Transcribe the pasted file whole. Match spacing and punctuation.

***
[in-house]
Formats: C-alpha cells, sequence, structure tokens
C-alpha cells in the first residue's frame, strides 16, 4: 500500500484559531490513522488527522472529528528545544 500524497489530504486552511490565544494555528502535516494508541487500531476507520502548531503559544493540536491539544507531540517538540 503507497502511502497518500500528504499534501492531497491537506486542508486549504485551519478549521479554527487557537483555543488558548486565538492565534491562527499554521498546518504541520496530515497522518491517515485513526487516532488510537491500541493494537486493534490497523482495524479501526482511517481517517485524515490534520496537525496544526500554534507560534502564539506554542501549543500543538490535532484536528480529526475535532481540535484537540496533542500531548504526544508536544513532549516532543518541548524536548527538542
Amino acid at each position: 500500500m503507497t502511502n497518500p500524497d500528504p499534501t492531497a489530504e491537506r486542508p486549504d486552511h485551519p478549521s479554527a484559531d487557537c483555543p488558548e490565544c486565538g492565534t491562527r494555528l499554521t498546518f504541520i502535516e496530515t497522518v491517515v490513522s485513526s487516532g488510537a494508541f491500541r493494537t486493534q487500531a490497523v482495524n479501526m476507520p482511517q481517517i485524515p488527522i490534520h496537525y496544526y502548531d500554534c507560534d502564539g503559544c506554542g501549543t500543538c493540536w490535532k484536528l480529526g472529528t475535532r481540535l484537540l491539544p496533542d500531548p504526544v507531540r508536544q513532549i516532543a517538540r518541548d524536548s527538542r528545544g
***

[in-house]
Formats: C-alpha cells, sequence, structure tokens
C-alpha cells in the first residue's frame, strides 16, 4: 500500500484559531490513522488527522472529528528545544 500524497489530504486552511490565544494555528502535516494508541487500531476507520502548531503559544493540536491539544507531540517538540 503507497502511502497518500500528504499534501492531497491537506486542508486549504485551519478549521479554527487557537483555543488558548486565538492565534491562527499554521498546518504541520496530515497522518491517515485513526487516532488510537491500541493494537486493534490497523482495524479501526482511517481517517485524515490534520496537525496544526500554534507560534502564539506554542501549543500543538490535532484536528480529526475535532481540535484537540496533542500531548504526544508536544513532549516532543518541548524536548527538542
Amino acid at each position: 500500500m503507497t502511502n497518500p500524497d500528504p499534501t492531497a489530504e491537506r486542508p486549504d486552511h485551519p478549521s479554527a484559531d487557537c483555543p488558548e490565544c486565538g492565534t491562527r494555528l499554521t498546518f504541520i502535516e496530515t497522518v491517515v490513522s485513526s487516532g488510537a494508541f491500541r493494537t486493534q487500531a490497523v482495524n479501526m476507520p482511517q481517517i485524515p488527522i490534520h496537525y496544526y502548531d500554534c507560534d502564539g503559544c506554542g501549543t500543538c493540536w490535532k484536528l480529526g472529528t475535532r481540535l484537540l491539544p496533542d500531548p504526544v507531540r508536544q513532549i516532543a517538540r518541548d524536548s527538542r528545544g